Stone and Students Publish Seed Dispersal Article in Biotropica

Judy Stone, professor of biology and Dr. Charles C. and Pamela W. Leighton Research Fellow, has published an article in Biotropica, the journal of the Association for Tropical Biology and Conservation. The article, “Diversity of seeds captured by interception exceeds diversity of seeds deposited in traps,” was written with a team of six Colby students who...

Fleming Reviews Make it Rain in Nature

In the April 5 issue of Nature, James R. Fleming, Colby’s Charles A. Dana Professor of Science, Technology, and Society, reviews Make it Rain: State Control of the Atmosphere in Twentieth-Century America by Kristine C. Harper. In the new book, “historian Kristine Harper treats weather control as a political agent in the hands of the American state,” Fleming writes....

Lauren Duca Quotes Carlson in Teen Vogue Article

Lauren Duca, who writes an op-ed column called Thigh-High Politics for Teen Vogue, quoted Gail Carlson, assistant professor of environmental studies, in her March 31 column titled “Climate Change Doesn’t Care Who You Voted For.” Fresh from a March 28 talk at Colby, Duca quotes Carlson in regards to President Trump’s executive order revoking environmental regulations enacted...

Gross Quoted in New York Times Article on Ferguson Effect

Dana Professor of Sociology Neil Gross contributed to a March 29 New York Times article attempting to deconstruct the Ferguson Effect. Gross comments on the “perception that police are unjust” and the effect on communities. “In cities where there was more concern about police violence, homicide and other violent crimes rose more,” he wrote. But reducing calls for...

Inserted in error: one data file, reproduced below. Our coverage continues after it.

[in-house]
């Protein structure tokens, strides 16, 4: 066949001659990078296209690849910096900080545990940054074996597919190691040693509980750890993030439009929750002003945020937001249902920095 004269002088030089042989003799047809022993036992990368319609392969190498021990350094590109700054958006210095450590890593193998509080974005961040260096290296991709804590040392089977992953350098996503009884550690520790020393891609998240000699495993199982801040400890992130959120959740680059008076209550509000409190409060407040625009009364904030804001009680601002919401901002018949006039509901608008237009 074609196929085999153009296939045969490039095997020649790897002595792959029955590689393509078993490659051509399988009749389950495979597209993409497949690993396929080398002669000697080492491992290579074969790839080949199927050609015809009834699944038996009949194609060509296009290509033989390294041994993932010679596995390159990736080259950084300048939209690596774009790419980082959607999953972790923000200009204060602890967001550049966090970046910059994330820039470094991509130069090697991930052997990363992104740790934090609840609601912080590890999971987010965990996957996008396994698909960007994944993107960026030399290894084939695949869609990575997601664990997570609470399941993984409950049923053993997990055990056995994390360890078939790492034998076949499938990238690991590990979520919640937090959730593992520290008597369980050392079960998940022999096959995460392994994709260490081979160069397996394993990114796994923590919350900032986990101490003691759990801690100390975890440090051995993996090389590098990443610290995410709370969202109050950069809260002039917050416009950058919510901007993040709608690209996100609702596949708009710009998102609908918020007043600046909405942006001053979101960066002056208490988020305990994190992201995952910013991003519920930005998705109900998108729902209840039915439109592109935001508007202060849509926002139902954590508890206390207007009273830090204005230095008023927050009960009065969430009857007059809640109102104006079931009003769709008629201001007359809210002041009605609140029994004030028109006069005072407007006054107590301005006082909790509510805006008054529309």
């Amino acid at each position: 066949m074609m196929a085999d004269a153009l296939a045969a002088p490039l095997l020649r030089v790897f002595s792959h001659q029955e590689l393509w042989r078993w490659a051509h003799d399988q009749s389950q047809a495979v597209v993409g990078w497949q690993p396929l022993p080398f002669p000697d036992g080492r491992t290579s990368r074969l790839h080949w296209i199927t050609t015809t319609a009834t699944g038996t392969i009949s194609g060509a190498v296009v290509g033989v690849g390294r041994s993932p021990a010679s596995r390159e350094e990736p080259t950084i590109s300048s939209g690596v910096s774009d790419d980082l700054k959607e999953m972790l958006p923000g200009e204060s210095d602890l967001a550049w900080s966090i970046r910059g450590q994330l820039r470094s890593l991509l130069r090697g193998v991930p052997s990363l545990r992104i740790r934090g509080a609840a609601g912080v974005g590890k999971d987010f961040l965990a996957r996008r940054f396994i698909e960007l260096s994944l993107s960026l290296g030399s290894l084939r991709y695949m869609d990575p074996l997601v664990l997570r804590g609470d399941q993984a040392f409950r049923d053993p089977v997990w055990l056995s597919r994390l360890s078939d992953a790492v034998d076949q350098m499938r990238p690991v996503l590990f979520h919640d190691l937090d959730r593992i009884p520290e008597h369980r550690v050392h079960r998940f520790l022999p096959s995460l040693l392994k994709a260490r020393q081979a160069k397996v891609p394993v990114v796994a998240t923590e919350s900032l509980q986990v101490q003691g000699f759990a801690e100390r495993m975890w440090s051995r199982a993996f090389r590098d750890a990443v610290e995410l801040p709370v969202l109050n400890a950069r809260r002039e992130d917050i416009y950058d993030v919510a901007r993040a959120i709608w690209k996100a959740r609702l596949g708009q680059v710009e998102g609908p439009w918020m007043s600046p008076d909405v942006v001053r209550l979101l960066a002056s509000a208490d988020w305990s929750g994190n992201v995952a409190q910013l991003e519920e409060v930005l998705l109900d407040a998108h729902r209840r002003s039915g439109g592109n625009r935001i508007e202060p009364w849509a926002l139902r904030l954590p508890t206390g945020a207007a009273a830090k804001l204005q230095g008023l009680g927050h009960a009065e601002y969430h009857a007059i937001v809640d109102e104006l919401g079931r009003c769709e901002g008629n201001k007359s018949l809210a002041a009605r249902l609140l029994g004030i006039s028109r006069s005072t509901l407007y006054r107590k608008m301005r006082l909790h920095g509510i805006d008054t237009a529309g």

Alpine Skier Mardi Haskell ’17 Profiled in Morning Sentinel

Colby captain Mardi Haskell ’17 was highlighted in a Morning Sentinel feature story March 27 after she skied the final race of her collegiate career at the U.S. Alpine Championships at Sugarloaf Mountain. Despite challenging weather conditions, Haskell finished eighth in the slalom and 11th in the giant slalom. “She’s a special talent,” coach Danny Noyes said...

Angelini and Simmons ’17J Publish Article in Scientific Reports

Assistant Professor of Biology Dave Angelini and Will Simmons ’17J collaborated to produce a paper on the effects of pesticides on bumblebees published in the March 21 Scientific Reports, which is affiliated with the prestigious journal Nature. In an effort to find physiological mechanics that link “the effect of increased pesticide use and the spread of disease,”...

Historical Climatology Interviews Fleming

As part of its climate history podcast project, Historical Climatology interviewed James R. Fleming, Colby’s Charles A. Dana Professor of Science, Technology, and Society. The March 8 podcast with Dagomar Degroot “discusses how a plane crash launched Fleming’s career, the deep history and future prospects of geoengineering, and the birth of modern atmospheric science in the early...